“When I first got into cycling, I would see cyclists and say, ‘O.K., that’s not what I perceive a cyclist to be,’ ” said Michael Berry, an exercise physiologist at Wake Forest University. Dr. Berry had been a competitive runner, and he thought good cyclists would look like good runners — rail-thin and young.

He came to realize, he said, that cycling is a lot more forgiving of body type and age than running. The best cyclists going up hills are those with the best weight-to-strength ratio, which generally means being thin and strong. But heavier cyclists go faster downhill. And being light does not help much on flat roads.

And fortunately, you can keep riding well into old age. Your recovery time might get longer, but sometimes you can still teach those youngsters a thing or two.

Tour time

California hosted the Tour of California during the last week of February. And like a small town kid when the carny comes to town, I had to play hooky to go see the elephant. I caught up with the riders on Stage 3, a 95 mile ride from Stockton to San Jose. Fortunately for me, the toughest Category 1 climb of the tour was just a few miles away on Sierra Road in San Jose.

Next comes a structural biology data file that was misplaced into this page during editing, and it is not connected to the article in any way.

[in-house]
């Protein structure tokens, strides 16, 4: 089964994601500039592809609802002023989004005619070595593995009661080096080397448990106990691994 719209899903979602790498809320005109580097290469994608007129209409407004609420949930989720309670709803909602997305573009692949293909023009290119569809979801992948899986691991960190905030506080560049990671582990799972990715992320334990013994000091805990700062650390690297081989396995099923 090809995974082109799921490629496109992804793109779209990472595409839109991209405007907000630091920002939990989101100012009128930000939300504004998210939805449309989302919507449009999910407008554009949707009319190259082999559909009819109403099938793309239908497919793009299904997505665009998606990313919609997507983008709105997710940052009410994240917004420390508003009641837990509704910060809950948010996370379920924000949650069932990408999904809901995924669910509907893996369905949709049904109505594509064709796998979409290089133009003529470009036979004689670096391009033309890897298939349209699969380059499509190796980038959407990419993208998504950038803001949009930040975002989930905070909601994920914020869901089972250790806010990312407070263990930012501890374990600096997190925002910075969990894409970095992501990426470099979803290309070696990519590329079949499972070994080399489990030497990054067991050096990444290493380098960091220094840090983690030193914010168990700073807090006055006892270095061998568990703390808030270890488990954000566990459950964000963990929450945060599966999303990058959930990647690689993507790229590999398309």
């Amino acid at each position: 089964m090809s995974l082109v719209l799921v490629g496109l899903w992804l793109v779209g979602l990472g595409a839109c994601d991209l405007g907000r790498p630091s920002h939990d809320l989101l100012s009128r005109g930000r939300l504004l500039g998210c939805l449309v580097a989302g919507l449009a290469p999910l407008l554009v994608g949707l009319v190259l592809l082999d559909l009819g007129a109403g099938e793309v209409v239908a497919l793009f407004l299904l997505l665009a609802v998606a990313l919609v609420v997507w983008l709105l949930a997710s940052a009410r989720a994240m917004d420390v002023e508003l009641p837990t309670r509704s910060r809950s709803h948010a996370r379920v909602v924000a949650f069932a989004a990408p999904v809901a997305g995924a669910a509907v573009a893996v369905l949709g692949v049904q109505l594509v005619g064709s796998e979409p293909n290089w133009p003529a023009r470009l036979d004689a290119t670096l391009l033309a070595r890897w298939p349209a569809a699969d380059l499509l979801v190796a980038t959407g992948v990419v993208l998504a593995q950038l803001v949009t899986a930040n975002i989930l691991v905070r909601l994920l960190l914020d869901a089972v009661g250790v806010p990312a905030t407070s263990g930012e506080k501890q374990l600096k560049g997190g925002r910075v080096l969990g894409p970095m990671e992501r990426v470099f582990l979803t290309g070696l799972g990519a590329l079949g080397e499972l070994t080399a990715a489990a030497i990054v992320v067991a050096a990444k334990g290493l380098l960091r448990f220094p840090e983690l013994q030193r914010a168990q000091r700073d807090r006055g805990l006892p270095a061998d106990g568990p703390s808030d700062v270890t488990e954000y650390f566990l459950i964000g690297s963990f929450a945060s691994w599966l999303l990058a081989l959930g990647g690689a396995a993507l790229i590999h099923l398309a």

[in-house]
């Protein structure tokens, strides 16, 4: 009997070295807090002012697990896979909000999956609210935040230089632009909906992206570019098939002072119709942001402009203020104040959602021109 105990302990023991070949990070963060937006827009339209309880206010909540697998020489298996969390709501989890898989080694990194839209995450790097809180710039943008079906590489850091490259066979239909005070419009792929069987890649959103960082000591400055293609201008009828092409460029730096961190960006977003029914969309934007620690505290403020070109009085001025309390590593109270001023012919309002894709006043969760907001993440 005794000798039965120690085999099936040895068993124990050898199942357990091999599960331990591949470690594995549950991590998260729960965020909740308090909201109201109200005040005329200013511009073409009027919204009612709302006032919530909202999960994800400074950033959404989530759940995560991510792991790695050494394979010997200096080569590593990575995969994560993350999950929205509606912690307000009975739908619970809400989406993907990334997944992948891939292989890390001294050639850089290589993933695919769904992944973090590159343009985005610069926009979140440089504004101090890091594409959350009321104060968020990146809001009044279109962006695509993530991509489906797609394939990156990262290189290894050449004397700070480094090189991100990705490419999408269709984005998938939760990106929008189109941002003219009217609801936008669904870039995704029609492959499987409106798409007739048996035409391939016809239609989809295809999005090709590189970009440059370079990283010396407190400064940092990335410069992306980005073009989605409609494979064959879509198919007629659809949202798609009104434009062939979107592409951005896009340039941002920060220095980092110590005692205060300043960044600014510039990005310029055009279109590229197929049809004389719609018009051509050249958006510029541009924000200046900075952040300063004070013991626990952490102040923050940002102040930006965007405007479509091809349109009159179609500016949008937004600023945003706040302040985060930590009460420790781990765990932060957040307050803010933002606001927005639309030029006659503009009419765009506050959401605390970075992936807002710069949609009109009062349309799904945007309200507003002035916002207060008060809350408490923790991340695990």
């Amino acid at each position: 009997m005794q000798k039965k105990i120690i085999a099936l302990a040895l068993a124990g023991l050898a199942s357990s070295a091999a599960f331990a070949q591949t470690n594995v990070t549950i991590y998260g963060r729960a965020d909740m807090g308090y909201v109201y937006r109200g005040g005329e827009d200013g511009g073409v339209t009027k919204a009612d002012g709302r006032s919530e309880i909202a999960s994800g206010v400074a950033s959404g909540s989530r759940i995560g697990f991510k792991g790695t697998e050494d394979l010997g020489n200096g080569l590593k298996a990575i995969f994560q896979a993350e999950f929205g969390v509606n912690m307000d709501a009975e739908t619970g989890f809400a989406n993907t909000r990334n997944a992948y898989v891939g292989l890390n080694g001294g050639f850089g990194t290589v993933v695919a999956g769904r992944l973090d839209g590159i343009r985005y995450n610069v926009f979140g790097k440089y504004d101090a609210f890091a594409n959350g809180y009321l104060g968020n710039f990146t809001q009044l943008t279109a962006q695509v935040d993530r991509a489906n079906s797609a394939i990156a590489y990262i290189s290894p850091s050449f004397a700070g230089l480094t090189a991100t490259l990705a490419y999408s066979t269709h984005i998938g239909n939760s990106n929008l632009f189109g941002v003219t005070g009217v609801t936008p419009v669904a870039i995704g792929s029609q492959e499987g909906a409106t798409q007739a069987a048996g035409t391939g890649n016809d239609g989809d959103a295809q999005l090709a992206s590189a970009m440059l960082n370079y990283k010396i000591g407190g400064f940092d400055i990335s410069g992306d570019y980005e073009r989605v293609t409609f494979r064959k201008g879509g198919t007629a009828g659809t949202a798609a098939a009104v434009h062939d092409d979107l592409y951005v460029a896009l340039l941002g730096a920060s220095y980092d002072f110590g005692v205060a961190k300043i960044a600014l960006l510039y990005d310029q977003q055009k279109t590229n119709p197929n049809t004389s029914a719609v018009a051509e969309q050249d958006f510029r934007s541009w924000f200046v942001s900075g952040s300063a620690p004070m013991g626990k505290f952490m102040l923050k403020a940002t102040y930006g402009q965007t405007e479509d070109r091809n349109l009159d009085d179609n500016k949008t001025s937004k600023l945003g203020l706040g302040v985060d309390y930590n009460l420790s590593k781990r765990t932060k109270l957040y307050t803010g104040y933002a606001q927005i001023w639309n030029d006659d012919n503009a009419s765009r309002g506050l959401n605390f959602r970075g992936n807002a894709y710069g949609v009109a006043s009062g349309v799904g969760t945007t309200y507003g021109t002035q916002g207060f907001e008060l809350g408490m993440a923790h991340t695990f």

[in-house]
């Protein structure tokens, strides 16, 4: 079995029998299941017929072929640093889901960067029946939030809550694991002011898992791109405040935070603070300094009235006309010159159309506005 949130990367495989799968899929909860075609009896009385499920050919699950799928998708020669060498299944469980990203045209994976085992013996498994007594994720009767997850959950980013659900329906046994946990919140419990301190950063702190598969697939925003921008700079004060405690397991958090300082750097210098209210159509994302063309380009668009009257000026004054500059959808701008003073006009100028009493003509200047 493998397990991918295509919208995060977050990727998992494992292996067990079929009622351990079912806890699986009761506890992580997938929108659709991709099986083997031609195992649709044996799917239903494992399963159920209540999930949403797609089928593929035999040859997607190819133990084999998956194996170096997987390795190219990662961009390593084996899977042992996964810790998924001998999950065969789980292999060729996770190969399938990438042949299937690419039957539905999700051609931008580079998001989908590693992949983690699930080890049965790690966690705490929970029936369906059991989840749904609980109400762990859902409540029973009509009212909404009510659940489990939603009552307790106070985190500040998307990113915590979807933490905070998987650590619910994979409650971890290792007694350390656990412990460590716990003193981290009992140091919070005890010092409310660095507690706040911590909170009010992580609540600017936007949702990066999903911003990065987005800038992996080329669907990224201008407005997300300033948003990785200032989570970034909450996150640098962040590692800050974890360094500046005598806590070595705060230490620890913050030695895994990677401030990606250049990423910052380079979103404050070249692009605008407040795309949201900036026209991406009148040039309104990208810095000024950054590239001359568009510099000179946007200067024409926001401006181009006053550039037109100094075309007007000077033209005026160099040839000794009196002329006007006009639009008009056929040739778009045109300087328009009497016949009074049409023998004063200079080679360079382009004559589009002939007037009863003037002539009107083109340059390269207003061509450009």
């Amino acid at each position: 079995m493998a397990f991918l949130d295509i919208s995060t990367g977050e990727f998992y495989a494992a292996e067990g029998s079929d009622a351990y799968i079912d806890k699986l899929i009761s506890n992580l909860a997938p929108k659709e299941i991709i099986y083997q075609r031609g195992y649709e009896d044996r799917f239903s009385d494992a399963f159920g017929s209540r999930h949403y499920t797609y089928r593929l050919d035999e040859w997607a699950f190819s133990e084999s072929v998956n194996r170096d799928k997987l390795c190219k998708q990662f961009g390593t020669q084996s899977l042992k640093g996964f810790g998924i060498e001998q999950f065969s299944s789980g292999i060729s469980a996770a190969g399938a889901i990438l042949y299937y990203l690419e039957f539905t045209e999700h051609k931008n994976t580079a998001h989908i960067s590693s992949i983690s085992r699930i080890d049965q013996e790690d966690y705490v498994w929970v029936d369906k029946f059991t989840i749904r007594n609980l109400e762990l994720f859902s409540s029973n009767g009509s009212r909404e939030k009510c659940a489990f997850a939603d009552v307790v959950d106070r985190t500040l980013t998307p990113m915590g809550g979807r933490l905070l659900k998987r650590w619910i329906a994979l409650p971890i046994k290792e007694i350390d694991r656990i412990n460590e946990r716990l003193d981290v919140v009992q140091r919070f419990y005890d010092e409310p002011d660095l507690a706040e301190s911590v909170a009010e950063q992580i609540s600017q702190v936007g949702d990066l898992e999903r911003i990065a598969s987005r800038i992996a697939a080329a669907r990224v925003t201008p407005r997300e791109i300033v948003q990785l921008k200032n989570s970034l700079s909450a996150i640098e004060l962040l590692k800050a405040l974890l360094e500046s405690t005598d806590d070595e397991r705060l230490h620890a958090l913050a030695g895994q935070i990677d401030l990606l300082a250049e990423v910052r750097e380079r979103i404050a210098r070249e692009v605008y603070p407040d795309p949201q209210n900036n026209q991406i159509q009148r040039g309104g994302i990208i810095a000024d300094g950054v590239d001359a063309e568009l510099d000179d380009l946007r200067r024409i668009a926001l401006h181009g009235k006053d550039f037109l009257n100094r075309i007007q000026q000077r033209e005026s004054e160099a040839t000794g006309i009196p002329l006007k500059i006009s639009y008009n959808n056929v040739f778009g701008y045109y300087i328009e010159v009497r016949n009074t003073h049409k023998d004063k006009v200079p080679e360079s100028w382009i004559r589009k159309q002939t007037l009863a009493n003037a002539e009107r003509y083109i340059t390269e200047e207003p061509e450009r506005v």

Using the live web coverage to estimate their arrival time, I left work and drove to the tour route. In spite of the crowds, it was easy to park right next to Piedmont Road, and to hike a half mile up Sierra Road to the first tough climb. I could tell I was at a good spot when I noticed a bunch of costumed characters waiting for the riders. And that’s not just the local bike teams. One guy in an afro wig, superhero suit and cape has shown up on the toughest climb of each stage.

Sierra Road fans

We all waited impatiently for the tour to show up. People were speculating about who would be leading the pack. Local boy Levi Leipheimer was the favorite, but people were also routing for Jens Voight from CSC.

Finally, an army of tour cars and motorcycles announced the arrival of the cyclists. A small lead group made a determined bid to stay ahead of the peloton, but the main group, including race leader Leipheimer, was only a few seconds behind.

Sierra Road leaders Sierra Road peloton

It really was amazing to see some of the world’s best cyclists up close like this. Where else could you stand a few feet away from elite athletes struggling through such a challenging event?